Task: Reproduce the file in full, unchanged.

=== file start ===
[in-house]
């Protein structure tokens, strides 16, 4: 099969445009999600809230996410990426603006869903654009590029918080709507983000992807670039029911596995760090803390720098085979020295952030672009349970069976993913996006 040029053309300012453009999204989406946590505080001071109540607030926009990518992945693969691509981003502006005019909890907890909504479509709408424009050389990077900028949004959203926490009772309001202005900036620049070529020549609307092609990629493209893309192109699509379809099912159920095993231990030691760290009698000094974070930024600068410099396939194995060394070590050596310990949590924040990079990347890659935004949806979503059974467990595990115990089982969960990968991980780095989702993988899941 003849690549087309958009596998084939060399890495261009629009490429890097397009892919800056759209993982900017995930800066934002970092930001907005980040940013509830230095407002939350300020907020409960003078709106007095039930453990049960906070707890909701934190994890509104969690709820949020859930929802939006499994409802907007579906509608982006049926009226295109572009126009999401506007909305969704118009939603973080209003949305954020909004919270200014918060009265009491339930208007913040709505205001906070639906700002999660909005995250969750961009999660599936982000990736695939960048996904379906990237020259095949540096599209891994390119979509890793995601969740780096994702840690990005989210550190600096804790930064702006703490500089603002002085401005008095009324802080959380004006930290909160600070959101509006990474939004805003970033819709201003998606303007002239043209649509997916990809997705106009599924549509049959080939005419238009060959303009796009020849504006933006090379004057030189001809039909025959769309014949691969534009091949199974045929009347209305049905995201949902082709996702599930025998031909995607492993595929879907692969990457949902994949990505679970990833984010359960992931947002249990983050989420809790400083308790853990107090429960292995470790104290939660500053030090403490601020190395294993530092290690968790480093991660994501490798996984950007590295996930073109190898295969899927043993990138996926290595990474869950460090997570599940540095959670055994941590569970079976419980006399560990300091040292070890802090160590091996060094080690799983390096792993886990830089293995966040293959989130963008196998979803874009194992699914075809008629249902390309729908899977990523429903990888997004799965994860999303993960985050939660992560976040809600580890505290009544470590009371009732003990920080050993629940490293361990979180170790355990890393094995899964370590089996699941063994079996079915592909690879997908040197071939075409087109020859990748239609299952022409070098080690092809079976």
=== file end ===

[in-house]
């Protein structure tokens, strides 16, 4: 099969445009999600809230996410990426603006869903654009590029918080709507983000992807670039029911596995760090803390720098085979020295952030672009349970069976993913996006 040029053309300012453009999204989406946590505080001071109540607030926009990518992945693969691509981003502006005019909890907890909504479509709408424009050389990077900028949004959203926490009772309001202005900036620049070529020549609307092609990629493209893309192109699509379809099912159920095993231990030691760290009698000094974070930024600068410099396939194995060394070590050596310990949590924040990079990347890659935004949806979503059974467990595990115990089982969960990968991980780095989702993988899941 003849690549087309958009596998084939060399890495261009629009490429890097397009892919800056759209993982900017995930800066934002970092930001907005980040940013509830230095407002939350300020907020409960003078709106007095039930453990049960906070707890909701934190994890509104969690709820949020859930929802939006499994409802907007579906509608982006049926009226295109572009126009999401506007909305969704118009939603973080209003949305954020909004919270200014918060009265009491339930208007913040709505205001906070639906700002999660909005995250969750961009999660599936982000990736695939960048996904379906990237020259095949540096599209891994390119979509890793995601969740780096994702840690990005989210550190600096804790930064702006703490500089603002002085401005008095009324802080959380004006930290909160600070959101509006990474939004805003970033819709201003998606303007002239043209649509997916990809997705106009599924549509049959080939005419238009060959303009796009020849504006933006090379004057030189001809039909025959769309014949691969534009091949199974045929009347209305049905995201949902082709996702599930025998031909995607492993595929879907692969990457949902994949990505679970990833984010359960992931947002249990983050989420809790400083308790853990107090429960292995470790104290939660500053030090403490601020190395294993530092290690968790480093991660994501490798996984950007590295996930073109190898295969899927043993990138996926290595990474869950460090997570599940540095959670055994941590569970079976419980006399560990300091040292070890802090160590091996060094080690799983390096792993886990830089293995966040293959989130963008196998979803874009194992699914075809008629249902390309729908899977990523429903990888997004799965994860999303993960985050939660992560976040809600580890505290009544470590009371009732003990920080050993629940490293361990979180170790355990890393094995899964370590089996699941063994079996079915592909690879997908040197071939075409087109020859990748239609299952022409070098080690092809079976």